Love and Monsters was a Cosmic horror comedy directed by Michael Matthews and starring Dylan O’Brien, Michael Rooker and Ariana Greenblatt. Distributed by Paramount Pictures in 2020, Love and Monster had a silent release in a year with few releases.

Joel (Dylan O’Brien from The Maze Runner) is smitten with Aimee (Jessica Henwick from The Matrix Resurrections), who lives miles away. Living with a close-knit found family, Joel decides to give love a chance. Only problem? He will need to navigate an apocalypse to get to her.

Joel and Boy
Dylan O’Brien as Joel and Hero as Boy

What I Like

Despite the cosmic horror setting, Love and Monsters only cares about the comedy. The film was effective enough with Joel playing the fish out of water in a hostile world. It’s easy to root for the somewhat self-aware Joel as he put his life in danger for a delusional dream of love. The supporting cast synergizes well with Dylan O’Brien.

Love and Monster also changes up a few tropes. I would argue in a predictable way, but it deserves credit.

While I love the influences and find the aesthetic reflected well, I think the environment would have been nice for a dark comedy. There were some dark comedy moments, the casual reality of death brings that out, but it was far from some of its influencing material.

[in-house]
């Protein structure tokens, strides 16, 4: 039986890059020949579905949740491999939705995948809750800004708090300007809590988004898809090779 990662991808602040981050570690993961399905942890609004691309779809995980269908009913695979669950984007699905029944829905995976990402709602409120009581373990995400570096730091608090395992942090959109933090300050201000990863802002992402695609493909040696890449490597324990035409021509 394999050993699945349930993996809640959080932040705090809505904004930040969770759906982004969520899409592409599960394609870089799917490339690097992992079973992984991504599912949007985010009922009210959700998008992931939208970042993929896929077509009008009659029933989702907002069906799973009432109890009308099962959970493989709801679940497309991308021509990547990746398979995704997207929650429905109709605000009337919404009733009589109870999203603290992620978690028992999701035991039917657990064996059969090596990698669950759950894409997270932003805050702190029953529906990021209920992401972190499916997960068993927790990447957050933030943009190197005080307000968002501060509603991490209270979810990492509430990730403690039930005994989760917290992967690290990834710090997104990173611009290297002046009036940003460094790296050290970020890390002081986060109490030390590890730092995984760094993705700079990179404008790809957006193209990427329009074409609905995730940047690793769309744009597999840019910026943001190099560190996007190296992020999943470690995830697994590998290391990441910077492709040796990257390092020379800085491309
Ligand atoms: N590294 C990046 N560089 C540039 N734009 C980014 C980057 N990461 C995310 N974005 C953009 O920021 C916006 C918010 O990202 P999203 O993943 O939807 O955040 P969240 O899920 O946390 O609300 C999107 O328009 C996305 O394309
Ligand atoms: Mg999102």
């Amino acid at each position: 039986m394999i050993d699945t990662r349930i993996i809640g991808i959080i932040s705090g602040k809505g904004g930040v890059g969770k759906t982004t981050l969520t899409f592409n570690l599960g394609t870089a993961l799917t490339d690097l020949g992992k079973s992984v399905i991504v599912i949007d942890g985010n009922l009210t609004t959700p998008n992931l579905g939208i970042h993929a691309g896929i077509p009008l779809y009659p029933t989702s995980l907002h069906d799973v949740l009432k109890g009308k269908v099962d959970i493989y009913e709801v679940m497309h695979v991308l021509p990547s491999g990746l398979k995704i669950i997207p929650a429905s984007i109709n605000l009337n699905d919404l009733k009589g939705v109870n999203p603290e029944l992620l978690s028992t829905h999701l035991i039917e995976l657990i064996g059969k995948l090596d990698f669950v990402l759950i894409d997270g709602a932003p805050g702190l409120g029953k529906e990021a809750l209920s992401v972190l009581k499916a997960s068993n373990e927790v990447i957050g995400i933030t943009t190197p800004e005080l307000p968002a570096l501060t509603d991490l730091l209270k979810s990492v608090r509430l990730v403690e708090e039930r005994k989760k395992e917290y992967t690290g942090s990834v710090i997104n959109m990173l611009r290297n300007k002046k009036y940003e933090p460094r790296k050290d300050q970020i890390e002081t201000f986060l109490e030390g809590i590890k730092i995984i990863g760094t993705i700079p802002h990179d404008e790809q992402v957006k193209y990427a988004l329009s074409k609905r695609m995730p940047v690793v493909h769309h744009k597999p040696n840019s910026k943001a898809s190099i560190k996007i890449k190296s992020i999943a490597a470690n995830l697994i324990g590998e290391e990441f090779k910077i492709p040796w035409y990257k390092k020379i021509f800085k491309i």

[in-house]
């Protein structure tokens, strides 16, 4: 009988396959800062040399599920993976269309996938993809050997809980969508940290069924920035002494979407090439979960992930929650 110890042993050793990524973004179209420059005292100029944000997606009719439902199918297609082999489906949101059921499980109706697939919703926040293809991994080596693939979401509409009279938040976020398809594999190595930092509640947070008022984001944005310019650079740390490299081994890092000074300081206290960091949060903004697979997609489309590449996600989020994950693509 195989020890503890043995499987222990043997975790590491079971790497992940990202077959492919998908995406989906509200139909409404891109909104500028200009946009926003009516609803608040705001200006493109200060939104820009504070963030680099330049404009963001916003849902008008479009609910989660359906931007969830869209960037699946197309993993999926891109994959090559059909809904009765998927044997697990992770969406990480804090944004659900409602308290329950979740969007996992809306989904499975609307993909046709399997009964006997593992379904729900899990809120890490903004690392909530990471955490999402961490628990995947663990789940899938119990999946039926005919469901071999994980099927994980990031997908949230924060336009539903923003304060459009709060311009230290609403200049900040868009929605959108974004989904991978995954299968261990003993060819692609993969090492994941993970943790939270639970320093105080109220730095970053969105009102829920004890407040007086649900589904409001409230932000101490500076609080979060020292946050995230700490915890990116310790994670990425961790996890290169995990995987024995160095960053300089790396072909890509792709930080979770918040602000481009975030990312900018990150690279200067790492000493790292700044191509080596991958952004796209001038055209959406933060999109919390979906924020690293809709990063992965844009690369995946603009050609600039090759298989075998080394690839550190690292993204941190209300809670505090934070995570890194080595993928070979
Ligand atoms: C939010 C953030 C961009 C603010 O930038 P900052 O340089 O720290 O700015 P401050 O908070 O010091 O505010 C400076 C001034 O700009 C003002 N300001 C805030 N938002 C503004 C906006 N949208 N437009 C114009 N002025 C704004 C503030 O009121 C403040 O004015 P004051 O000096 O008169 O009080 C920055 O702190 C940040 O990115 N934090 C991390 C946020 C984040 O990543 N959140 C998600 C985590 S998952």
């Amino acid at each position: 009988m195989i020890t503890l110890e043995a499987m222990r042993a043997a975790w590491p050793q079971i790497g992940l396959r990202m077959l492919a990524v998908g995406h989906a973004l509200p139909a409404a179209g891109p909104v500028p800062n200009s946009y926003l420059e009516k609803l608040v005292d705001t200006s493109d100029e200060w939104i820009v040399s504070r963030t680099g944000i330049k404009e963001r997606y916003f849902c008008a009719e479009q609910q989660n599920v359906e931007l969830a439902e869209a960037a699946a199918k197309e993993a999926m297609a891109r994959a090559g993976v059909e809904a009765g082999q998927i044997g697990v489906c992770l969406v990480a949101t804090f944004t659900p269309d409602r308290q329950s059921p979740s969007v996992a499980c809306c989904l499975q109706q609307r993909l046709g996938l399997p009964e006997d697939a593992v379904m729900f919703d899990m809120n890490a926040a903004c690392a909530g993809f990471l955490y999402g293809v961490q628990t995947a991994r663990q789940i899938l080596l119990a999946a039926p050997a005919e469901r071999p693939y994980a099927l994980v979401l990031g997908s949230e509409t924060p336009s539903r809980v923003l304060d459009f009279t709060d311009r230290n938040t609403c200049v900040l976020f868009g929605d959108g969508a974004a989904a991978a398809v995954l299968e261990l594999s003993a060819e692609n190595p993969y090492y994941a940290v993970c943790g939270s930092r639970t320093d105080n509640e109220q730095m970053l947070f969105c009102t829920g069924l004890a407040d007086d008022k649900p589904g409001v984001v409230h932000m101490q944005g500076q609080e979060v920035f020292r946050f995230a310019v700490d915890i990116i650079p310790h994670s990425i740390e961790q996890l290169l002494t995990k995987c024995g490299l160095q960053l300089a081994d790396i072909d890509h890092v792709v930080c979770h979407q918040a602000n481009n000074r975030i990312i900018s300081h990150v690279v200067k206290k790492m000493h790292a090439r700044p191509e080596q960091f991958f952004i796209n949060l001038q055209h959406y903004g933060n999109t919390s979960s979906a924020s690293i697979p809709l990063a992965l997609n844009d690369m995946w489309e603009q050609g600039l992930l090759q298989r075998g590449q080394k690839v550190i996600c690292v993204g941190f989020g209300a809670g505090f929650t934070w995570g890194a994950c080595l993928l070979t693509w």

riana-Greenblatt-and-Michael-Rooker
Ariana Greenblatt as Minnow & Michael Rooker as Clyde

What I Dislike

When I learned of the inspiration the director took from A Boy and His Dog, I was excited. However, any view of the trailer would show that any connection would be light. There was a boy and a dog, that was all. Another light influence might be Fallout 3, seeing as one essential B plot was part of one of the most memorable side quests.

There was no horror to be had here. If you enjoy light comedies, I imagine the humor will land best. I don’t mind the humor, some points even amused me, but I was not the target audience.

The Pandemic seemed to have a drastic effect on the film. While Paramount effectively adjusted and released digitally, marketing and overall draw was a losing battle. If not for the Pandemic, I imagine Love and Monsters would have received more eyes, attention, and earnings. However, the fact that it had a solution to this unforeseeable issue suggests this movie would have quietly gone into the night after a few years.

Zeth M. Martinez

Final Thoughts

Love and Monsters placed Cosmic horror through a comedic lens. While I would have preferred a dark comedy to match better with some of its influence, the general audience was clearly the central target. Love and Monsters was not a horror but a slightly less formulaic summer flick.
3 out of 5 stars (3 / 5)

About the Author

Zeth received his M.A in English with a focus in Creative Writing at CSU, Chico. As a human writer, he published in the 9th volume of Multicultural Echoes, served on the editorial board of Watershed Review, and is a horror reviewer for Haunted MTL. All agree he is a real-life human and not an octopus in human skin. Fascinated by horror novels and their movie adaptations, Zeth channels his bone-riddled arms in their study. Games are also a tasty treat, but he only has the two human limbs to write. If you enjoy his writing, check out his website.

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